How to Practice “The Rock” of Accountability

Personal accountability and ownership are impossible to separate. Tough to have one without the other.

In our home Karen schedules doctors and dentists and provides our adult kids a most patient ear when they call from four states away. I check bank balances, set up airline reservations, and pick up dog mess in the yard (TMI? Sorry). We simply have defined parental and household duties.

So when the next Miller teen hit the WHEN AM I GONNA GET MY DRIVER’S LICENSE?!? stage, we all knew the job would fall to me. I handle the driver training and always have. Done it four times now. I’ve got experience!

 

But, this time, I blew it.

On Saturday afternoon, the teen daughter who hardly knows the difference between the brake and gas pedals and I were heading home. We live out in the Colorado country where young people have practiced driving on back roads since the dawn of the automobile. So, a half mile from our house, I put her in the driver’s seat and after thirty seconds of “training” said, “Go!”

She went—and did fine all the way to our driveway. Well, there was some swerving, but no harm done since we didn’t see another vehicle. But as we got to our drive, flanked by two huge boulders, I thought, Hmm, I should take the wheel now and turn into the driveway and park.

But I didn’t. I had a mental lapse. I assumed too much. And I got lazy. I mean, it’d be too much work to switch seats now. So I said, ”Go ahead and turn in. You can do it.”

Boy, do I ever wish I had a “do over.”

At first she wasn’t turning sharply enough, so I somewhat tensely instructed, “Turn, turn, turn!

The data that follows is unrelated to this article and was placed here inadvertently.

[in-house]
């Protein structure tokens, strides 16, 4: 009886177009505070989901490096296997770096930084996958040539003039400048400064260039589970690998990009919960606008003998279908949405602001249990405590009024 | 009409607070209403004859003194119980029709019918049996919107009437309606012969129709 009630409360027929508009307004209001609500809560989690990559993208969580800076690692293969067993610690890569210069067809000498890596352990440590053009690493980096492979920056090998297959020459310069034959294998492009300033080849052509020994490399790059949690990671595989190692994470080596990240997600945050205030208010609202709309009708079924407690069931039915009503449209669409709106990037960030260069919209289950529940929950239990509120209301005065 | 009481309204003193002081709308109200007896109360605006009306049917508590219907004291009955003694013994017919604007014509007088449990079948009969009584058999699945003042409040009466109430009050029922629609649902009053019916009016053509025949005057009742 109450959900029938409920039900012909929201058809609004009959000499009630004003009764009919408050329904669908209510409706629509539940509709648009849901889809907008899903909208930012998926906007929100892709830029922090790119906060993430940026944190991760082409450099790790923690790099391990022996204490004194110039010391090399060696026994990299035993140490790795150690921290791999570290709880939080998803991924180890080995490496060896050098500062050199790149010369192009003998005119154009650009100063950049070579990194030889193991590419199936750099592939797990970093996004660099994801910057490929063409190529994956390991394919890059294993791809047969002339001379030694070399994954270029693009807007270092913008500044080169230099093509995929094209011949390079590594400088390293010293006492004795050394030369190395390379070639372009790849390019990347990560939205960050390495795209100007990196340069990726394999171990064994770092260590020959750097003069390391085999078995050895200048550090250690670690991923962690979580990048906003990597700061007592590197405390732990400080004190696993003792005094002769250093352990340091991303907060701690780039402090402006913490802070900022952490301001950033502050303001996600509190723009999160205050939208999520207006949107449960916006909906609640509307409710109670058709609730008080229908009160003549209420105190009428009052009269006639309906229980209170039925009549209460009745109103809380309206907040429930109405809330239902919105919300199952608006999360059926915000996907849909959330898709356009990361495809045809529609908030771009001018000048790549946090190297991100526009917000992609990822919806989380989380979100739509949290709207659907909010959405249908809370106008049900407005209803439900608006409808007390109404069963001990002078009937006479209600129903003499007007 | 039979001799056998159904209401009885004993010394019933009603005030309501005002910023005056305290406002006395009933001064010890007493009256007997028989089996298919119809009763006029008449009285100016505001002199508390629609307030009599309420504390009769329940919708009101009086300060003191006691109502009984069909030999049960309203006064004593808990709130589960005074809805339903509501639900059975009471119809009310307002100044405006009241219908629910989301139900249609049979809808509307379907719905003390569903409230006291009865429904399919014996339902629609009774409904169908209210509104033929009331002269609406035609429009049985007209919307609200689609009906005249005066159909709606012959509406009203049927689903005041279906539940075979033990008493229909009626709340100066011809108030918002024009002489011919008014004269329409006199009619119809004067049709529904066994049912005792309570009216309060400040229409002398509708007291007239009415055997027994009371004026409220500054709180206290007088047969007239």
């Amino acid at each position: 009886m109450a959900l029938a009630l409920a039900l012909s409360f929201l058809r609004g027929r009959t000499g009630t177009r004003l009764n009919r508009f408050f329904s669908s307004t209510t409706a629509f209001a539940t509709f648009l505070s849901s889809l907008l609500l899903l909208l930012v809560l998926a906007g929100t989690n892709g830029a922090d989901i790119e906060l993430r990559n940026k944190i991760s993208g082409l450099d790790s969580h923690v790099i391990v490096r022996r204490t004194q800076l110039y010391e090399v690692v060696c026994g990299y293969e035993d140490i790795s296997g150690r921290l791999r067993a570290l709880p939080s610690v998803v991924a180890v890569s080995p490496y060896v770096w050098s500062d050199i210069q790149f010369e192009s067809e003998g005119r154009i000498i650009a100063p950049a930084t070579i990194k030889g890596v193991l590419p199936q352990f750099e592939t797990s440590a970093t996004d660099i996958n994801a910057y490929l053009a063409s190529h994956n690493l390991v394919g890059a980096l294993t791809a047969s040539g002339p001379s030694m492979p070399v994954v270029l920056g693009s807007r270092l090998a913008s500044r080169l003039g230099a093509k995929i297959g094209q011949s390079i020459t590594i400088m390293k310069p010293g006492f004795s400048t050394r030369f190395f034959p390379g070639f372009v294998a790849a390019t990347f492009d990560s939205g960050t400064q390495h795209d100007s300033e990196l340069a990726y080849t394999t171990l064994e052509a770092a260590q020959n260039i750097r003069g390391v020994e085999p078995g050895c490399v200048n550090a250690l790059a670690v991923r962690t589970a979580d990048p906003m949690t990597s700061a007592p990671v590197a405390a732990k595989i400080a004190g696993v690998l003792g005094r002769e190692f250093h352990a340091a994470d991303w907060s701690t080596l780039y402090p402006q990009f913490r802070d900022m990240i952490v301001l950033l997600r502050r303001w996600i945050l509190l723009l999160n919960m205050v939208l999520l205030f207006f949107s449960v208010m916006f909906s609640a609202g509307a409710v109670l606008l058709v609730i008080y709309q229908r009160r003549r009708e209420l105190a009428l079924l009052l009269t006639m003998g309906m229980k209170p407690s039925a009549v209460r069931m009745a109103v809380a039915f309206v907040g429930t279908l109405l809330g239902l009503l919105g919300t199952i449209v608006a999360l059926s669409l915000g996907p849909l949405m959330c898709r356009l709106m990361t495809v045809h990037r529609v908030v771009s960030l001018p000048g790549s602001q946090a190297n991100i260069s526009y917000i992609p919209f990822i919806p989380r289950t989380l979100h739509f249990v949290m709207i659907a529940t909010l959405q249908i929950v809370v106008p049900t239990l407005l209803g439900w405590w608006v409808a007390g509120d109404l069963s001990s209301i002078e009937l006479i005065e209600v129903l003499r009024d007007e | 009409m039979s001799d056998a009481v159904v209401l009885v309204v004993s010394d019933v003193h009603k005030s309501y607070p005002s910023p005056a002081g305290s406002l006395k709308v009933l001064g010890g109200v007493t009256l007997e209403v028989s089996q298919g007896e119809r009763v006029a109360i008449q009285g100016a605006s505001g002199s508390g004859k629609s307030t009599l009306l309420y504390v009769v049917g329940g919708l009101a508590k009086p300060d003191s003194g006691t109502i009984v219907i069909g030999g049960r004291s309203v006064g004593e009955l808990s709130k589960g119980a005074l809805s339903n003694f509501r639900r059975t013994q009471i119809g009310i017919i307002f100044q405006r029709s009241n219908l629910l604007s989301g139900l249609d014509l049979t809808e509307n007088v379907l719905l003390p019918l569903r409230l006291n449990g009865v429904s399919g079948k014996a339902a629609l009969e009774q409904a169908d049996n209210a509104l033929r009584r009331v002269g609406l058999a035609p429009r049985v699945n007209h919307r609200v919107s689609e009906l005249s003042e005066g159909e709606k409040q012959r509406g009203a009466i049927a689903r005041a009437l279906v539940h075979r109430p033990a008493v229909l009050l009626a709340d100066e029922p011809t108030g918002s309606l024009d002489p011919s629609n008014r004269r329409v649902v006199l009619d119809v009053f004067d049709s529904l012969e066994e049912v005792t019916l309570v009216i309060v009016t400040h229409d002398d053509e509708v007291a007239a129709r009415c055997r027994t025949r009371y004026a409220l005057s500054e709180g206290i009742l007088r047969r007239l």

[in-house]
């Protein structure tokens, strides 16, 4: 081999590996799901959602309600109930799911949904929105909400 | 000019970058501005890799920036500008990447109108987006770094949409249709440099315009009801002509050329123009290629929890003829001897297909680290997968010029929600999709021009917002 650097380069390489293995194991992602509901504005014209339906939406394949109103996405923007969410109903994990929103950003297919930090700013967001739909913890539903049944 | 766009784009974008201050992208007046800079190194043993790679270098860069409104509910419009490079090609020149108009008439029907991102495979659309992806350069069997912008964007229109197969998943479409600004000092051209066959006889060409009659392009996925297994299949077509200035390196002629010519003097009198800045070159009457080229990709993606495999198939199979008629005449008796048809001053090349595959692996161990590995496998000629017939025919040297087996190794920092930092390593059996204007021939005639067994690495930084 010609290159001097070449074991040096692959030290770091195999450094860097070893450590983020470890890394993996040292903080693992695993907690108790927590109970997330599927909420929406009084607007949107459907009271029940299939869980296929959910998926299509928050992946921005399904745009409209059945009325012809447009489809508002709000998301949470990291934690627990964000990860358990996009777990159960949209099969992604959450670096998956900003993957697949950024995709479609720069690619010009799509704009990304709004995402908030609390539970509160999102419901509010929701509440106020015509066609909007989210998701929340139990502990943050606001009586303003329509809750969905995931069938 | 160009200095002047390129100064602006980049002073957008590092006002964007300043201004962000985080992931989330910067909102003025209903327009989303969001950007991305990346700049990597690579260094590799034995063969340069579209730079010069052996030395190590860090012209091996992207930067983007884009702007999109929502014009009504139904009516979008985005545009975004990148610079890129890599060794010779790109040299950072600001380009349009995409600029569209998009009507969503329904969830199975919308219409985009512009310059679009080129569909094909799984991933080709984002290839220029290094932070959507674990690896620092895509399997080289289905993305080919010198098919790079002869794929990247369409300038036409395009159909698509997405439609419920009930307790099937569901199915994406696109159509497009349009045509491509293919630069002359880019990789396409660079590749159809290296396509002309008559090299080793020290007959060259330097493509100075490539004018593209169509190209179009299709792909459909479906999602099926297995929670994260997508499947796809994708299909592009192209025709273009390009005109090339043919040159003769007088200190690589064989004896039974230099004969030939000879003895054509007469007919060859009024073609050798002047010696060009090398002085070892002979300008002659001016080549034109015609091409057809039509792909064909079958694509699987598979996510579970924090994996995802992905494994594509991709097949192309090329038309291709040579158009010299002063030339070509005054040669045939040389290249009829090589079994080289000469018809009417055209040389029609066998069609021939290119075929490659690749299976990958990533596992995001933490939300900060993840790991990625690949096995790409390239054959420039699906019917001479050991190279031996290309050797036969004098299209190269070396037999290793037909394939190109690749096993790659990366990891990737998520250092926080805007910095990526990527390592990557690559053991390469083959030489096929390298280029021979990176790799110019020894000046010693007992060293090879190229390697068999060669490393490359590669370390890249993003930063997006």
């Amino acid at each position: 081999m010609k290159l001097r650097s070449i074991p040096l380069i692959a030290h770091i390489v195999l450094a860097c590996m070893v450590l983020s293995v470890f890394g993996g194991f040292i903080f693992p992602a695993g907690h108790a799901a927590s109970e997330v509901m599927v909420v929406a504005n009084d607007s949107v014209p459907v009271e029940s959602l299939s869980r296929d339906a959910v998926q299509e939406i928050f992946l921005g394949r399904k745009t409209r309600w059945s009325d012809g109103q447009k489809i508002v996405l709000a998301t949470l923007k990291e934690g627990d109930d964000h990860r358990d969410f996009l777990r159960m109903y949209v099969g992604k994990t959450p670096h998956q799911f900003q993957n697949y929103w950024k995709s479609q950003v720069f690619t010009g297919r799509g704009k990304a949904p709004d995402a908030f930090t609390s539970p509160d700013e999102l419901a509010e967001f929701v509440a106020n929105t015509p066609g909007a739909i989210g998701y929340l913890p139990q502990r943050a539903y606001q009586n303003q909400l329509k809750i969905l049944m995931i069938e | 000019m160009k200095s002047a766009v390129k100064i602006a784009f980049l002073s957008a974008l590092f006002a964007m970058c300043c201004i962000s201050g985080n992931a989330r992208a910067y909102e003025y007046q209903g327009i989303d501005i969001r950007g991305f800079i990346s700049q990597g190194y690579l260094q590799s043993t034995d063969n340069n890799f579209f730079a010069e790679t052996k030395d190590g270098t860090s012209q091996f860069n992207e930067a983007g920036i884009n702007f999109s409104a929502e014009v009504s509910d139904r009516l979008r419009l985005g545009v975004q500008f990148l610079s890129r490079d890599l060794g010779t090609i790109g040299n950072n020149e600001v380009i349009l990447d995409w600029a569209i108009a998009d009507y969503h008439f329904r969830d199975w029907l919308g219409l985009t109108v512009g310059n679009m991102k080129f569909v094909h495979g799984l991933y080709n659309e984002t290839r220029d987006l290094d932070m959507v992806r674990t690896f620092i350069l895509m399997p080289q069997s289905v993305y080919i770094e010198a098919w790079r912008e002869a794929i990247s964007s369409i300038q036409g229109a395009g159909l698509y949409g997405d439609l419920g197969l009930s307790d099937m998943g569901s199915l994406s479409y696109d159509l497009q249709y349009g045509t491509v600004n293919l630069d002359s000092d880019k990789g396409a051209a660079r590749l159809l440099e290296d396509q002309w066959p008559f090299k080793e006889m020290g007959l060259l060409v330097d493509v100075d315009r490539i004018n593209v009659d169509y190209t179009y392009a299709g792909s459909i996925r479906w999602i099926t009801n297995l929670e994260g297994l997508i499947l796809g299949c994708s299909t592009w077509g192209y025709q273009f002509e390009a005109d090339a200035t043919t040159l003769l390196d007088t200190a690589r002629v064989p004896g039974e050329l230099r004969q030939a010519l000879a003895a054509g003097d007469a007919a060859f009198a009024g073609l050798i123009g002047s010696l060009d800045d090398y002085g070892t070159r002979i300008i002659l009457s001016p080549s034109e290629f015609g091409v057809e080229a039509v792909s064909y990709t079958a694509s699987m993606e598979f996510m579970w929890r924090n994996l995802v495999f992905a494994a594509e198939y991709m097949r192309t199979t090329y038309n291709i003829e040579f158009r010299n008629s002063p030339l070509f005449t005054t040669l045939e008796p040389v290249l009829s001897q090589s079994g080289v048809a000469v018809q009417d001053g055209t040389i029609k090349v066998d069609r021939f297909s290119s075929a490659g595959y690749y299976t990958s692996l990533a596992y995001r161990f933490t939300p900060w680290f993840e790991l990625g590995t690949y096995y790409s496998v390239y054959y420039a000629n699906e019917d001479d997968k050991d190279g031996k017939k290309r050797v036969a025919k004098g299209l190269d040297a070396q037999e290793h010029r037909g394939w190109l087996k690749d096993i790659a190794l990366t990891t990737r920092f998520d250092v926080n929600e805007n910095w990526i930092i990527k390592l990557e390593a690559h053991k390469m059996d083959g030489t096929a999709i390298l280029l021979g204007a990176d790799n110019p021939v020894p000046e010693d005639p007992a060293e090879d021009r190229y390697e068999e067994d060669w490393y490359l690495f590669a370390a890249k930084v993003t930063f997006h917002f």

I felt like I was singing very poorly The Byrd’s 1960’s folk song!

So she corrected, but way too much, turning so hard that my two-year-old Tacoma abruptly shook hands with a much older and far less flexible opponent: A one ton rock we’d bought at a Boulder, Colorado quarry in 1999.

 

The Boulder boulder won. My truck lost. Any idea what happens when today’s modern fender runs into last millennium’s rock???

What a mess!

The teen felt terrible, fearing Dad would be mad. But how could I be mad—it was my bad. To be truthful, I was mad at … me.

When Kristin—another daughter—speaks at a client event on “Personal Accountability and the QBQ!” she tells the last story in the QBQ! book. And she tells it well because she was there when it happened. I won’t share it here, but I will give you the punch line because it’s so perfect for my Truck Meets Rock story:

It’s my mess.

  • My child is struggling in school. It’s my mess.
  • The department I manage isn’t performing. It’s my mess.
  • I’m 35 pounds overweight. It’s my mess.
  • My marriage is on the rocks. It’s my mess.
  • My sales numbers are down. It’s my mess.
  • I’m really really stressed out! It’s my mess.
  • My life isn’t turning out the way I’d hoped. It’s my mess!

And, of course, my pick-up truck requires thousands of dollars of repairs now and it is totally, completely, and unequivocally my mess.

This is, of course, the essence of personal accountability, responsibility, and ownership. Those who can and do say “It’s my mess!” are far ahead of those who don’t. Without these words and the attitude that comes with them, I can’t solve problems—or learn, grow, and change. Personal accountability is foundational to all success. It’s an amazing rock to stand on.

Discussion questions:

What is one problem I have where approaching it with an “It’s my mess!” mindset will help me move forward? What will be the value to me?

We’d love to hear your thoughts. Please comment below and we’ll have some outstanding dialogue!

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16 Responses

  1. Much the same happened in my family, Dad told Number 3 son to turn, just a bit too late, and Son ditched the car. With Dad’s coaching he got it back up on the road, and promptly turned over the driver’s seat. Not too surprisingly, that son turned into the safest driver of all three boys.